Lymphoproliferative Disorders: Recent Concepts and Implications for Therapy

  • Arnold D. Rubin


The treatment of chronic lymphocytic leukemia (CLL), lymphoma and Hodgkin’s disease has been the subject of several recent detailed treatises (1–3). These relatively optimistic reports describe a variety of effective new chemotherapeutic agents and emphasize a concept that radiotherapy can potentially cure some forms of lymphoma (4–6). Furthermore, intelligent administration of therapeutic modalities has been facilitated by the introduction of additional diagnostic techniques, such as lymphangiography, which aid in the precise localization of lymphoid tumors. Finally, re-evaluation of the histologic classification of various forms of lymphomas had led to a more clear understanding of natural history and of how the course of the disease might be altered by specific therapy (7). Although empirical in nature, the information derived from these studies has been extremely helpful to the clinician. Meanwhile, recent advances in basic immunobiology, focussing on the lymphoid system as a functional unit, have uncovered some important facts regarding the biological significance of lymphoid cell proliferation. Most likely, decisive therapy of lymphoproliferative disorders will ultimately depend on the application of basic knowledge of lymphoid physiology. The present report will attempt to utilize our present knowledge of the functioning lymphoid system in a search for possible sources of malfunction and their therapeutic implications.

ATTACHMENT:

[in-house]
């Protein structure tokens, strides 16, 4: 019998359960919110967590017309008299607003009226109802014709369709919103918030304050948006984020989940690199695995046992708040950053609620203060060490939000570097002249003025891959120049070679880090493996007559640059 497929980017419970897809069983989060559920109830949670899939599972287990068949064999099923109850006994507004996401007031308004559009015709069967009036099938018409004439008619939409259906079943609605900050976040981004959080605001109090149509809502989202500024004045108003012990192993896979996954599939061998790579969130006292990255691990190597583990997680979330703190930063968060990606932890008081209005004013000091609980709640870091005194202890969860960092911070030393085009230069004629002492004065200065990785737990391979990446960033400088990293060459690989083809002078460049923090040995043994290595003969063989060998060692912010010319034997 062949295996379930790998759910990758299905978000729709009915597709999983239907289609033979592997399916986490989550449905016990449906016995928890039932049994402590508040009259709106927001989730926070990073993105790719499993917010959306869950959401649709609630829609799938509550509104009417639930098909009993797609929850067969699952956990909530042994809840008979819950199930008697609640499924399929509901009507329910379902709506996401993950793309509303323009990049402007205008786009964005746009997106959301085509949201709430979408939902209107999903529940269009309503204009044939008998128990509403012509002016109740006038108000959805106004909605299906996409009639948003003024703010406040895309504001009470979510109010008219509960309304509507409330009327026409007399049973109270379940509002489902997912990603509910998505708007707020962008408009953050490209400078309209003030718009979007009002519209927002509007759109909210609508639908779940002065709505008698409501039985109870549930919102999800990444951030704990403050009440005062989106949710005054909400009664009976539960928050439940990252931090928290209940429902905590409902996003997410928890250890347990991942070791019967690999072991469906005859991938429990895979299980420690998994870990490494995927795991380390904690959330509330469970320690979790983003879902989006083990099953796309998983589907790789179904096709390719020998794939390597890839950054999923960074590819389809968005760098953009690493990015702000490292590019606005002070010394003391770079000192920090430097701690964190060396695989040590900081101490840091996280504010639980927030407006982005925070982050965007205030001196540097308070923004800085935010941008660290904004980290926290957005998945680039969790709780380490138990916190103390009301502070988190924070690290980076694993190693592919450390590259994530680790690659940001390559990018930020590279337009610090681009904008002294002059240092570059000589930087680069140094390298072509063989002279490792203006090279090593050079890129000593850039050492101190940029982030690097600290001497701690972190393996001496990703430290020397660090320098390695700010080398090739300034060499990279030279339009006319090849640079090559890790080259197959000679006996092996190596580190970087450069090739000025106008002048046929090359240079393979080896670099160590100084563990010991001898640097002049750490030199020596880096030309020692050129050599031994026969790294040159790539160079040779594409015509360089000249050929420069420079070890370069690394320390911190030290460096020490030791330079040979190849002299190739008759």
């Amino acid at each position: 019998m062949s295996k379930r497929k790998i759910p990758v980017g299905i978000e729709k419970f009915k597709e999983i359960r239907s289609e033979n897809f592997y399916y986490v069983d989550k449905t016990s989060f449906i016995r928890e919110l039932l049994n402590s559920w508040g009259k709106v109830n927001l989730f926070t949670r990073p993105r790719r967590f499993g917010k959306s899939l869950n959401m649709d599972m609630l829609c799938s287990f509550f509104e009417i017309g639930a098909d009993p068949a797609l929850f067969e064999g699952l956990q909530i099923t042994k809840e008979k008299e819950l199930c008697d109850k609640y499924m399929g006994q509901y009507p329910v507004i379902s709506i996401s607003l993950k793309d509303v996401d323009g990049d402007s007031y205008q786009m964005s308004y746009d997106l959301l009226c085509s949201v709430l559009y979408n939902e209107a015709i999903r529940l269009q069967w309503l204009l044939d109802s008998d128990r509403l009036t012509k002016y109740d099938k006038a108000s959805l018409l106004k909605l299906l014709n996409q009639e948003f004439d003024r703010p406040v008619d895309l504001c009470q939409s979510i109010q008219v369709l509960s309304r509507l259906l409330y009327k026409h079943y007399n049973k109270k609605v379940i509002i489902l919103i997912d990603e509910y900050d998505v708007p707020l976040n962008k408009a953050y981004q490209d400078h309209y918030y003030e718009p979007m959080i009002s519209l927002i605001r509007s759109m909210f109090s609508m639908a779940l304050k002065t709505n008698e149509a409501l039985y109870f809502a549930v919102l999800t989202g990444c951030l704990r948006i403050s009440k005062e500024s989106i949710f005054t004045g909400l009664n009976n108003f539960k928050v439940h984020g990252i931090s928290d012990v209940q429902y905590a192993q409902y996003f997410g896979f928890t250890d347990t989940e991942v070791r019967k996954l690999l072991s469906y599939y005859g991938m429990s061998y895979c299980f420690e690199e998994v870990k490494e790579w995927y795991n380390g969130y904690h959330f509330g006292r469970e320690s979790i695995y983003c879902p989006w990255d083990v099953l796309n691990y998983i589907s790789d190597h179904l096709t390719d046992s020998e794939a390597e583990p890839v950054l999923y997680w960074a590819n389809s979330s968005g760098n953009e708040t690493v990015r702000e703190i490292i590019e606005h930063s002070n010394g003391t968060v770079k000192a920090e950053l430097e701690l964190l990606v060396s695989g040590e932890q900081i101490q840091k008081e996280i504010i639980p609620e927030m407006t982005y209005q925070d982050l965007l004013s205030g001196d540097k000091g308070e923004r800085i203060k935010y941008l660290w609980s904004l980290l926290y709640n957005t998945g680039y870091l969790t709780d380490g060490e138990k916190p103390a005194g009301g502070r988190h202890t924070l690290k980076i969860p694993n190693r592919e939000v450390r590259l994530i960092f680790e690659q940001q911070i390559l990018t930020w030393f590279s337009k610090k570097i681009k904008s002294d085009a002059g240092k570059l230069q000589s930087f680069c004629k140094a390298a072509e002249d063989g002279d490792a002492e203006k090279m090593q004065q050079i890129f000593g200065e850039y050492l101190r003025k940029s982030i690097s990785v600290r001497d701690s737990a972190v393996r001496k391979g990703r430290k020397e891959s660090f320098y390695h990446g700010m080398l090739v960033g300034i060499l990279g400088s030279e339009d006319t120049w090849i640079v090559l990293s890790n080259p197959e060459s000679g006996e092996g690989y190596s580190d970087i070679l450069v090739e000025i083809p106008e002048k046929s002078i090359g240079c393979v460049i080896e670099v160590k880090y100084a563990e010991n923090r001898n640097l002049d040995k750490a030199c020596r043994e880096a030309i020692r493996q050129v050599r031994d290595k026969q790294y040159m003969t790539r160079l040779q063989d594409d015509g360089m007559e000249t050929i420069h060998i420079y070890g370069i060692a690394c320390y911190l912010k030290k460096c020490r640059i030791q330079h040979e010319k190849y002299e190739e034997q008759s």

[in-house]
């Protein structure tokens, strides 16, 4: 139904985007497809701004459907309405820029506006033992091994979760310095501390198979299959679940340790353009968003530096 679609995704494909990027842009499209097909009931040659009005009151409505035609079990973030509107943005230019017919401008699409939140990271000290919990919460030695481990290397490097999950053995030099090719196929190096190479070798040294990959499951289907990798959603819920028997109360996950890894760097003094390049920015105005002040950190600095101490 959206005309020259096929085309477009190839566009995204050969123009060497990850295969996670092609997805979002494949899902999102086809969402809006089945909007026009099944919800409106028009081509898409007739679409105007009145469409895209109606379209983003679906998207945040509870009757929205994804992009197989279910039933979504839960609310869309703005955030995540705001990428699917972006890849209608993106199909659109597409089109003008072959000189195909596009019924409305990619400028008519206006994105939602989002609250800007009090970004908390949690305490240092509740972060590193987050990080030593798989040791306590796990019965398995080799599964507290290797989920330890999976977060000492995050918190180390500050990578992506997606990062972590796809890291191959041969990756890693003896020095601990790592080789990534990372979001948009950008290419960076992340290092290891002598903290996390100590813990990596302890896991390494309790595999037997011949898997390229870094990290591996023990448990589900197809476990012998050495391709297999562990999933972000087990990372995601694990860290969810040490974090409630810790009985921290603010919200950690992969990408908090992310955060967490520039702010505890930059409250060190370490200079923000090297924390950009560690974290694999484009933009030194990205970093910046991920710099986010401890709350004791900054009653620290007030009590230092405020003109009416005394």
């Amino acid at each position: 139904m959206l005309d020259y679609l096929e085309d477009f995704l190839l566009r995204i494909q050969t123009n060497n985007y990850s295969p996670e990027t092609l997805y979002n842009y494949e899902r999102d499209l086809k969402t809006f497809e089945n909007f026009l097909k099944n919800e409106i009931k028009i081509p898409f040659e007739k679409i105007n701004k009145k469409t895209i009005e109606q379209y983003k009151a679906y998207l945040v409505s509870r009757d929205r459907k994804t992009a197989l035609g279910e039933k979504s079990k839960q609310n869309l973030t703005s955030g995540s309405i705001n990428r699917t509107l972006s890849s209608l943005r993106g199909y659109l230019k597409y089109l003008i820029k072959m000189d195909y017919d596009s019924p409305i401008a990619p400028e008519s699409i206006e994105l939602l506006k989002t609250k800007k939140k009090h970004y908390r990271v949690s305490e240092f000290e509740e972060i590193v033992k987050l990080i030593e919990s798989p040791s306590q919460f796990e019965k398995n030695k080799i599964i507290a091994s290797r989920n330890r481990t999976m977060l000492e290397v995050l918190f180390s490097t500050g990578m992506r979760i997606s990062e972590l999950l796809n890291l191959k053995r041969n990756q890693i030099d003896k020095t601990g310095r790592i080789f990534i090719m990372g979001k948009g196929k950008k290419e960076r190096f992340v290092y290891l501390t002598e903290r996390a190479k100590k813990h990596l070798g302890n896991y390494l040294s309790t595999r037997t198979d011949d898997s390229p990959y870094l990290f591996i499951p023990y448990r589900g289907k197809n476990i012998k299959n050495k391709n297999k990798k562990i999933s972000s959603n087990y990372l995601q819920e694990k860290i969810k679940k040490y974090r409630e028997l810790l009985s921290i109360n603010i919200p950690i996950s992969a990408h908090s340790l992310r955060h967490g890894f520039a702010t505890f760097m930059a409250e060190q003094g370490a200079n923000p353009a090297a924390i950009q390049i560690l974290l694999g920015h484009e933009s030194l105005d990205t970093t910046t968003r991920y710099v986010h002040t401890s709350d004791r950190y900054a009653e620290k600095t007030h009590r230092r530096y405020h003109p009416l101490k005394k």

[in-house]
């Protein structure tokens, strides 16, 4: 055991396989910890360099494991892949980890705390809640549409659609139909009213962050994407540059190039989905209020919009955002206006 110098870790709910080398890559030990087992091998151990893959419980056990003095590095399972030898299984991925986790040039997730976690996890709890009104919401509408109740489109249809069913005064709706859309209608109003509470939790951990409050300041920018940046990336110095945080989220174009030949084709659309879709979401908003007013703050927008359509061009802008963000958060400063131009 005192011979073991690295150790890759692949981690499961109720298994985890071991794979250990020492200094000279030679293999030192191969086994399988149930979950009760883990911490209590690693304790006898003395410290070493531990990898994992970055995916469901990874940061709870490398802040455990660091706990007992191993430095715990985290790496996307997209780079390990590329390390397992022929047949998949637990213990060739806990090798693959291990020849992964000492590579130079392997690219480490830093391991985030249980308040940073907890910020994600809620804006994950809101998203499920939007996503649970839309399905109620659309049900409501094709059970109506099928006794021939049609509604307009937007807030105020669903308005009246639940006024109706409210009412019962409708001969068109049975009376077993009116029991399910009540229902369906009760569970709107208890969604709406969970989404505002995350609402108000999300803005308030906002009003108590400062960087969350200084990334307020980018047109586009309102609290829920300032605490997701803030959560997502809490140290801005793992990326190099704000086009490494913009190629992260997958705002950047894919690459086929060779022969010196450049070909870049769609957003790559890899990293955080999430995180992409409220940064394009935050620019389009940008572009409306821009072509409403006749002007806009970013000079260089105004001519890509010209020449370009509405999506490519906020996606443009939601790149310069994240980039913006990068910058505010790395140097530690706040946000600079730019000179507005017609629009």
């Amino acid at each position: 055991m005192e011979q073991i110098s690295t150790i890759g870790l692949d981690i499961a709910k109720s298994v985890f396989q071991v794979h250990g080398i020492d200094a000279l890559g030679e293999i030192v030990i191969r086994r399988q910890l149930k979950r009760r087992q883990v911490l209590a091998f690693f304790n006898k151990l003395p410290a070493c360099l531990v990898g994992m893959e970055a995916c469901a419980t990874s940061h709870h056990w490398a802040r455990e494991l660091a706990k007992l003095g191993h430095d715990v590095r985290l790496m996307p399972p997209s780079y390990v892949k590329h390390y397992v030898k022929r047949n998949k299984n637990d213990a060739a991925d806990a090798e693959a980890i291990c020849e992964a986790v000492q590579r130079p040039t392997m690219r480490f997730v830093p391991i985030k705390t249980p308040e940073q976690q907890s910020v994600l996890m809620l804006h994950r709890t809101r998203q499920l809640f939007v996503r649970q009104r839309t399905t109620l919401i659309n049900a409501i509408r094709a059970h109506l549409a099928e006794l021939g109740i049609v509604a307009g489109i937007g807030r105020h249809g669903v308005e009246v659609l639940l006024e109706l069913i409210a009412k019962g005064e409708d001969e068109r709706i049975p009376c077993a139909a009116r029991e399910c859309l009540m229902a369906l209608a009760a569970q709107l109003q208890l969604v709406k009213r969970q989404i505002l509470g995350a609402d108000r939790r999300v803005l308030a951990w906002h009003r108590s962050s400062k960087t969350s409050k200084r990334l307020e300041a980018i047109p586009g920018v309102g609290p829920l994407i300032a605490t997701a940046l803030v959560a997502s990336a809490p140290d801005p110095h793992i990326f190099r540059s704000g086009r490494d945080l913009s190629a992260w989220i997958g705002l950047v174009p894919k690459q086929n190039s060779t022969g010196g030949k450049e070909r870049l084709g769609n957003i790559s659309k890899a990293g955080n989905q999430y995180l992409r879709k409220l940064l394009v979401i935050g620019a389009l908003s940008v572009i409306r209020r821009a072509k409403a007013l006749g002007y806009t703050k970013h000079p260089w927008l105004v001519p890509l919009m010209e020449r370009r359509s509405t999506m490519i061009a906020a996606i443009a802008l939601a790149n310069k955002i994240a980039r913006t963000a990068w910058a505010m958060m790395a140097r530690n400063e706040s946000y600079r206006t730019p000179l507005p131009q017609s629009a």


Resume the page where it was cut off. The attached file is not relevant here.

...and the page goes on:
Chronic Lymphocytic Leukemia Lymphoproliferative Disorder Reticulum Cell Autoimmune Hemolytic Anemia Small Lymphocyte 


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Copyright information

© Plenum Press, New York 1970

Authors and Affiliations

  • Arnold D. Rubin
    • 1
  1. 1.The Mount Sinai School of MedicineNew YorkUSA

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